Sudan’s Omar al-Bashir to retain military powers in new government

GIANTS, Libya — Sudan’s longtime military leader and the country’s ousted prime minister agreed Sunday on a deal that will allow them to form a government with full power and make them members of the outgoing administration.

The agreement comes two days after President Omar al-Bashir met in Khartoum with Gen. Bakri Hassan Saleh and arrested prime minister Sadiq al-Mahdi.

Under the deal reached on Sunday, al-Mahdi, who also holds the finance portfolio, will be the new prime minister and will be part of the outgoing government, and Bashir, Sudan’s longtime military leader, will be the deputy prime minister and vice president, according to the official Sudan News Agency.

News of the deal came amid speculation over al-Mahdi’s future. Local media reported that he had asked for the resignation of Prime Minister Youssef Kandil and would form a government on Sunday. However, a military official denied that al-Mahdi has submitted his resignation, saying that he will remain in power.

The statement released by the office of the prime minister later confirmed that al-Mahdi had resigned.

Until the agreement, al-Mahdi, 66, had said he was willing to step down from the country’s top political post, but had not said he would agree to return to the post of president of Sudan. Al-Mahdi’s fate was expected to influence the fate of Bashir, who is wanted by the International Criminal Court on charges of war crimes in Darfur.

The U.S. State Department had also grown increasingly concerned that al-Mahdi’s departure would put Sudan on the path to political and economic chaos.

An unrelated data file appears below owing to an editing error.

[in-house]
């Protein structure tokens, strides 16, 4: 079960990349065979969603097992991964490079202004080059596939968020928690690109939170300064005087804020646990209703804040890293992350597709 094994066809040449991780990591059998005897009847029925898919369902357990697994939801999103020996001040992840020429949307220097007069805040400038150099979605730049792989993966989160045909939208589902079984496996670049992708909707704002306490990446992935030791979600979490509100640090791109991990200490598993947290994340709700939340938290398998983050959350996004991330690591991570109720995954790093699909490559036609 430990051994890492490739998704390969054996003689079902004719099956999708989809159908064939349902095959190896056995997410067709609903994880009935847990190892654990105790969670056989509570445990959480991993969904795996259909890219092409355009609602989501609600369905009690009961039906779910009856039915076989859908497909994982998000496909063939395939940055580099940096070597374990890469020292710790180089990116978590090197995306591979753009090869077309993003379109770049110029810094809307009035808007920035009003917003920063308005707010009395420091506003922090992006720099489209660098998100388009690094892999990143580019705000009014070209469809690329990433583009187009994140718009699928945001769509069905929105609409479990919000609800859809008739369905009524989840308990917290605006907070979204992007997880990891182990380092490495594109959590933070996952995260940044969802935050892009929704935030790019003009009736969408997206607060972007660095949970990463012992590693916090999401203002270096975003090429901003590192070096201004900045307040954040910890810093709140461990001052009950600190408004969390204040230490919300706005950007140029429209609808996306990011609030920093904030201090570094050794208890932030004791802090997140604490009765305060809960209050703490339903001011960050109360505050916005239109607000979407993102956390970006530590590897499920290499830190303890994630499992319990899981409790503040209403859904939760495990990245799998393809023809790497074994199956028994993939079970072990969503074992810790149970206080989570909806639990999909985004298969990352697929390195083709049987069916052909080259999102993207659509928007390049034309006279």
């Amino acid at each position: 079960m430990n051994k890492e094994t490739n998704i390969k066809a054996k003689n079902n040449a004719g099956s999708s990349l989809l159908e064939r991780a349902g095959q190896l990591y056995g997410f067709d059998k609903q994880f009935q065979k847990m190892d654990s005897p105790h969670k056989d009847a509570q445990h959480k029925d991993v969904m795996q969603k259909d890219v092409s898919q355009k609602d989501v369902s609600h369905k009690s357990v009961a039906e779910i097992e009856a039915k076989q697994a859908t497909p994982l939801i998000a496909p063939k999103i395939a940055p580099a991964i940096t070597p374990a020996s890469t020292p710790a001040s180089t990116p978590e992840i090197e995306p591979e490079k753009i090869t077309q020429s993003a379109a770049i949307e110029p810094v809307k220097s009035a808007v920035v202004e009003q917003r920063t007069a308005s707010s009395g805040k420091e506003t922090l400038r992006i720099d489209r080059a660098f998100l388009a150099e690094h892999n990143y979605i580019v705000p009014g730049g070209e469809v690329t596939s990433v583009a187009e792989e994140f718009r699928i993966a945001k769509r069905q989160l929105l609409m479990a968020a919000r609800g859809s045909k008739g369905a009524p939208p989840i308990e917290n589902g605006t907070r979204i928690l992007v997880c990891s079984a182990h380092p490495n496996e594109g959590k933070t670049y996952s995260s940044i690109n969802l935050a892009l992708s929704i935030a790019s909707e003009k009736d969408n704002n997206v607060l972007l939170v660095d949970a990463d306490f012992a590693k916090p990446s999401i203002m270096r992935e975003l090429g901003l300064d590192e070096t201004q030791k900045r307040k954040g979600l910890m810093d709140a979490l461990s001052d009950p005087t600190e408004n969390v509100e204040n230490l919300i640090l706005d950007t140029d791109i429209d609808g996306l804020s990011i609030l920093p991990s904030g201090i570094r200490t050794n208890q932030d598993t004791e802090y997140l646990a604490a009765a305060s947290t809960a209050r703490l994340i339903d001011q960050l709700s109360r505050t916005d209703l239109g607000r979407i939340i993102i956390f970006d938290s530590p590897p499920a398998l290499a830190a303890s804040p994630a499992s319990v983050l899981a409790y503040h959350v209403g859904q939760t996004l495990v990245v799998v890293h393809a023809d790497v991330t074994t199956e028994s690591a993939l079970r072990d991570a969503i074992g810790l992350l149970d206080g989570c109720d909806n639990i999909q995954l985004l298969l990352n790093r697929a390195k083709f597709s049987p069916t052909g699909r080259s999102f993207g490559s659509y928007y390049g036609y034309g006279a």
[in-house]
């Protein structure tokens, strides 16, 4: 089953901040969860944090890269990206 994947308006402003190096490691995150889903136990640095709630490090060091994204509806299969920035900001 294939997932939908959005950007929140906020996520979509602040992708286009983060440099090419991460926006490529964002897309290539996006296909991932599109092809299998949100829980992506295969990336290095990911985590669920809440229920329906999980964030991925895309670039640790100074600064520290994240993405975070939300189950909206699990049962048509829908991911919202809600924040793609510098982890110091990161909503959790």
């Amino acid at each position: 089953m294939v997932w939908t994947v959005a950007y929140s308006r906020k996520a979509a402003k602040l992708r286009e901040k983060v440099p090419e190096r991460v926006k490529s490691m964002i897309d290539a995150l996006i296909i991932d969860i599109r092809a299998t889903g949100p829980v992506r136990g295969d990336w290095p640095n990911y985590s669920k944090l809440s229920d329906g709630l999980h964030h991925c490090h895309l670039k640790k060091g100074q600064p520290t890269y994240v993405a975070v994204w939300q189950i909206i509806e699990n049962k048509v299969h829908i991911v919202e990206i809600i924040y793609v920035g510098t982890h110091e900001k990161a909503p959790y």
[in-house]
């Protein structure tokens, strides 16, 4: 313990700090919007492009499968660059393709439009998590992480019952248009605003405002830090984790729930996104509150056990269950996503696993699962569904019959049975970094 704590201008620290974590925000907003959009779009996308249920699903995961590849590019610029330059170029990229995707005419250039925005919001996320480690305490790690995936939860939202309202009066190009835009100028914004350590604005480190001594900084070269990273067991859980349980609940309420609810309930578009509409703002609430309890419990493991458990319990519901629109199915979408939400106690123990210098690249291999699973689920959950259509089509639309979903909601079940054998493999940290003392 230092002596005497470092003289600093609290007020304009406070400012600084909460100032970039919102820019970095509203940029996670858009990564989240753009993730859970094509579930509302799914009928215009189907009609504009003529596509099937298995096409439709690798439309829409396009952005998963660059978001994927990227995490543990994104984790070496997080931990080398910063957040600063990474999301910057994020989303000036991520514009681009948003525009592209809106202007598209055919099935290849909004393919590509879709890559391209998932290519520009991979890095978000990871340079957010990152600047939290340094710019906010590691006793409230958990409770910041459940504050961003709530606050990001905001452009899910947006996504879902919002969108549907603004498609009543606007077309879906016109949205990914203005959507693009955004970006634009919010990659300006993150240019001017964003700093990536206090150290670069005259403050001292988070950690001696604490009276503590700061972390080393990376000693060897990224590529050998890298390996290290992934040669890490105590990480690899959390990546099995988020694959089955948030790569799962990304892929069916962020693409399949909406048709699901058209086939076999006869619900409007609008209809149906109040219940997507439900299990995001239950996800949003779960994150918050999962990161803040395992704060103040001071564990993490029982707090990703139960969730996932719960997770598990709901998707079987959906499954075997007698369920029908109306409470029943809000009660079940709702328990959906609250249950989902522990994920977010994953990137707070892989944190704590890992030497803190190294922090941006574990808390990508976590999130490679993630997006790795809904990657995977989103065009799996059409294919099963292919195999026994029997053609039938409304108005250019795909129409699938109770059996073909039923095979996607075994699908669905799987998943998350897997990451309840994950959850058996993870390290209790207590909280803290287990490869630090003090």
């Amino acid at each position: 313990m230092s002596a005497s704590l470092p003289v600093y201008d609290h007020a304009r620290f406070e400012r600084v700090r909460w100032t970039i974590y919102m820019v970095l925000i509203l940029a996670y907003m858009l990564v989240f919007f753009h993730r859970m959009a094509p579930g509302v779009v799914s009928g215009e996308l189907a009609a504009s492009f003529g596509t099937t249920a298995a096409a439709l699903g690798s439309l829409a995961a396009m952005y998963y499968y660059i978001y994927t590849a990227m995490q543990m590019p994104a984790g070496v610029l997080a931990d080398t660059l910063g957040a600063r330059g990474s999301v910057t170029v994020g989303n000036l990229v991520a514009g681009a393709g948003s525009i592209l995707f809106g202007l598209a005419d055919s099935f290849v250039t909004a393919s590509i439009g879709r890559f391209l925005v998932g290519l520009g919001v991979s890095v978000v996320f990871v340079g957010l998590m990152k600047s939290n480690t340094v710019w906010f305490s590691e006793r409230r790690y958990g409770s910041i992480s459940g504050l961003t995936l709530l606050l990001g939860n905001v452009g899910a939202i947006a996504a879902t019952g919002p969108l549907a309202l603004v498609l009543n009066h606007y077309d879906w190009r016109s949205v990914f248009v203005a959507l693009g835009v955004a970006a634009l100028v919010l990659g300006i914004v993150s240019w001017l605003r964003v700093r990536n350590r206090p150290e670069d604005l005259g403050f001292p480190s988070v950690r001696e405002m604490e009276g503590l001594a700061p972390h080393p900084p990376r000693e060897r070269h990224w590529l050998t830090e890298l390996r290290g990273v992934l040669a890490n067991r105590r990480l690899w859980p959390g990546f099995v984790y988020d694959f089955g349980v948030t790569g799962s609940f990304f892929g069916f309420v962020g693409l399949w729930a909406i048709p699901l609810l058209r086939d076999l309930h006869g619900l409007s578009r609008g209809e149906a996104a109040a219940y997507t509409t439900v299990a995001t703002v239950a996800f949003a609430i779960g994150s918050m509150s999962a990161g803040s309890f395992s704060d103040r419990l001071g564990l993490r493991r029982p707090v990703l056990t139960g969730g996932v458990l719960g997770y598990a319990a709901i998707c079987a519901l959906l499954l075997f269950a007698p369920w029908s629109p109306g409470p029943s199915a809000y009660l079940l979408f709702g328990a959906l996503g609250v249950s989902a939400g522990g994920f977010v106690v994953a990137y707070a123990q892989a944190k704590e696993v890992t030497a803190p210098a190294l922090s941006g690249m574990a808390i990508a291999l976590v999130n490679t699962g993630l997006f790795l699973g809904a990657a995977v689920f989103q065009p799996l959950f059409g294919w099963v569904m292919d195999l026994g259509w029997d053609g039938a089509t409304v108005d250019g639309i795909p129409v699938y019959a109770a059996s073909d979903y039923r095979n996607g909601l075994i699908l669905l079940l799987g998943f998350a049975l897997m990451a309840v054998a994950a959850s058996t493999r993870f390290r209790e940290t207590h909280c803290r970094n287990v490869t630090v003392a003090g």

The newly formed cabinet is expected to be announced today or Thursday, based on a meeting al-Mahdi’s deputy, Amed Abdullah Abdelrahman, held Sunday with Khartoum’s legal council, the Sudan News Agency reported. The military meeting Monday is expected to endorse the deal, with most of the key members of Bashir’s government attending, the agency said.

Under the constitution, the first Khartoum council meeting is due to convene in early October. That meeting is set to debate candidates for prime minister as well as for members of the cabinet.

Last week, Bashir acknowledged in a nationally televised speech that he had agreed to Bashir, 74, and al-Mahdi’s appointment.

But as the clock was ticking toward the deadline for parliament, which is supposed to set the presidential and parliamentary positions for the transitional government, the whereabouts of al-Mahdi were unknown. Information Minister Ahmed Bilal Osman has described al-Mahdi as “ambushed.”

The country’s security services have continued to arrest political leaders ahead of the naming of the new government. On Friday, the cabinet was calling to attend a committee meeting called to discuss the U.N. Secretary-General’s recognition of South Sudan as an independent country, but the Sudanese security officers prevented the session, arresting three members of the National Congress Party and arresting two others.

On Saturday, Ibrahim al-Gadir, a government spokesman, accused foreign spy services of trying to overthrow the government by allowing al-Mahdi to leave the country.

National Congress Party members reacted with fury to Al-Gadir’s comments. “This is really unfortunate. It seems to me that he doesn’t even understand the gravity of what he is saying,” said Abdallah Koutan Abdi, a senior party official.

“If all political leaders and lawyers accept it, Bashir has a chance to run for a new term,” he said.

The Sudan News Agency quoted al-Mahdi on Sunday as saying: “We have always been called what is now called agents of the West and they called us traitors. I assure you that we are not.

“We are ready to face them in order to recover Sudan from these enemies of peace and unity.”

Nancy J. Magruder is the The Washington Post’s Cairo bureau chief.

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